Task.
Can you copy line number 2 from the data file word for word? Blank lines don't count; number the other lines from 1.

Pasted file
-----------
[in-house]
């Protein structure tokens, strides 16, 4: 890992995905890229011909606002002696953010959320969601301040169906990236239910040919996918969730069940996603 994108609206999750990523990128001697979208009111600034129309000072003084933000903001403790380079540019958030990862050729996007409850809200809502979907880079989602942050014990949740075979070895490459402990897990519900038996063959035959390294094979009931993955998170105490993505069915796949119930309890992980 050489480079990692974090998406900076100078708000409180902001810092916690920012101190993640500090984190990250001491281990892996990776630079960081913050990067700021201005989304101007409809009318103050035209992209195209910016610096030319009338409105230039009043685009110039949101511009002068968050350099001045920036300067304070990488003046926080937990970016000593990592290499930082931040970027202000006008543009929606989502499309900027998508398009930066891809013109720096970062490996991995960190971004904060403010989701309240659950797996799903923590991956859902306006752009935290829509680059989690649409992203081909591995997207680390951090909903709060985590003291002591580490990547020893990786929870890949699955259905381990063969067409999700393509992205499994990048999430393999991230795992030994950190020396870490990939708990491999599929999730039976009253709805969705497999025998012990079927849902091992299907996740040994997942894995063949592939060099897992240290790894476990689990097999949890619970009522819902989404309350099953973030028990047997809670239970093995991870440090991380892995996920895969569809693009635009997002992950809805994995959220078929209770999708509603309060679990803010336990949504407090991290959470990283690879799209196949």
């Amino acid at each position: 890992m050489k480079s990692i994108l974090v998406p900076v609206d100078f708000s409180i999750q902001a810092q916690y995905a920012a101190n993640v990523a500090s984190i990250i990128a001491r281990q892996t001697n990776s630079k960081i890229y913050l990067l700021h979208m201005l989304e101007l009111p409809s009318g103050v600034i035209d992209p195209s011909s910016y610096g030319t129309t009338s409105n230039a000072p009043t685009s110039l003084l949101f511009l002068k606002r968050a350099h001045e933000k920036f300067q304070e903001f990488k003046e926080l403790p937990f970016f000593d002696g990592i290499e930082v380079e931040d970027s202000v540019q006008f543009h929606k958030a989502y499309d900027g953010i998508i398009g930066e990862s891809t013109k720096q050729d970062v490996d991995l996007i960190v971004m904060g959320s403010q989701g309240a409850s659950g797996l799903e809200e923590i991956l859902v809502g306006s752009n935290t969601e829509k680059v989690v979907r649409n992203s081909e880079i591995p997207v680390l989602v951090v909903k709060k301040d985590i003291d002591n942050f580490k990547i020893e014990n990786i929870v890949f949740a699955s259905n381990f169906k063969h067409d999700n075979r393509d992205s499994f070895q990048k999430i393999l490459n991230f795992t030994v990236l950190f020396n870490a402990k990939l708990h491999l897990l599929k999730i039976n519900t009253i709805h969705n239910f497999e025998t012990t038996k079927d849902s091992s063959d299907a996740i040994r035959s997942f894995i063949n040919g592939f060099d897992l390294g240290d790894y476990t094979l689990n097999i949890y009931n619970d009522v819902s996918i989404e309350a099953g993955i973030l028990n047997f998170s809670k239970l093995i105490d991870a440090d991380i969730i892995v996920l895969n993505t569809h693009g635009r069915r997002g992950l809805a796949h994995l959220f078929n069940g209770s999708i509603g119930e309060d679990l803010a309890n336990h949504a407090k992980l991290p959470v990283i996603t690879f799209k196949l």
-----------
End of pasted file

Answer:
């Protein structure tokens, strides 16, 4: 890992995905890229011909606002002696953010959320969601301040169906990236239910040919996918969730069940996603 994108609206999750990523990128001697979208009111600034129309000072003084933000903001403790380079540019958030990862050729996007409850809200809502979907880079989602942050014990949740075979070895490459402990897990519900038996063959035959390294094979009931993955998170105490993505069915796949119930309890992980 050489480079990692974090998406900076100078708000409180902001810092916690920012101190993640500090984190990250001491281990892996990776630079960081913050990067700021201005989304101007409809009318103050035209992209195209910016610096030319009338409105230039009043685009110039949101511009002068968050350099001045920036300067304070990488003046926080937990970016000593990592290499930082931040970027202000006008543009929606989502499309900027998508398009930066891809013109720096970062490996991995960190971004904060403010989701309240659950797996799903923590991956859902306006752009935290829509680059989690649409992203081909591995997207680390951090909903709060985590003291002591580490990547020893990786929870890949699955259905381990063969067409999700393509992205499994990048999430393999991230795992030994950190020396870490990939708990491999599929999730039976009253709805969705497999025998012990079927849902091992299907996740040994997942894995063949592939060099897992240290790894476990689990097999949890619970009522819902989404309350099953973030028990047997809670239970093995991870440090991380892995996920895969569809693009635009997002992950809805994995959220078929209770999708509603309060679990803010336990949504407090991290959470990283690879799209196949």